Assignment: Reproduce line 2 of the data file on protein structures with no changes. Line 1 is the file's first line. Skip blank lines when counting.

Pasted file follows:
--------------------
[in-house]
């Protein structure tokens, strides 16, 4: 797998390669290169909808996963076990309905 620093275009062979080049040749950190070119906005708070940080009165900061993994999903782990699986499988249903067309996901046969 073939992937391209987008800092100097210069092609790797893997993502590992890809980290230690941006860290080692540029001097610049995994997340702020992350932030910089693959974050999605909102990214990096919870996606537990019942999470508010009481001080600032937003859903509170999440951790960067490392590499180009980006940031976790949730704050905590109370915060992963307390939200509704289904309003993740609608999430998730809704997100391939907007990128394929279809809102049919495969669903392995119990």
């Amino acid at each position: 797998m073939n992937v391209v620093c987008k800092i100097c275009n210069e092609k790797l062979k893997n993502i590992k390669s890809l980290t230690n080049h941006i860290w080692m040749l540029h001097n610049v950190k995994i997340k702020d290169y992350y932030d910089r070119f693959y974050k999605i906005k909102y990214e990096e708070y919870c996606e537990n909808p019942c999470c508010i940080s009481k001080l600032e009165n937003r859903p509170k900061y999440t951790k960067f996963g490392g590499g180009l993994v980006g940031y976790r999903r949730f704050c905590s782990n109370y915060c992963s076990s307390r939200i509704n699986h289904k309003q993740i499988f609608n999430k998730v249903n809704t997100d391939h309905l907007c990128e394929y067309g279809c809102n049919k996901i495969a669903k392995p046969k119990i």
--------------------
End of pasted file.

């Protein structure tokens, strides 16, 4: 797998390669290169909808996963076990309905 620093275009062979080049040749950190070119906005708070940080009165900061993994999903782990699986499988249903067309996901046969 073939992937391209987008800092100097210069092609790797893997993502590992890809980290230690941006860290080692540029001097610049995994997340702020992350932030910089693959974050999605909102990214990096919870996606537990019942999470508010009481001080600032937003859903509170999440951790960067490392590499180009980006940031976790949730704050905590109370915060992963307390939200509704289904309003993740609608999430998730809704997100391939907007990128394929279809809102049919495969669903392995119990």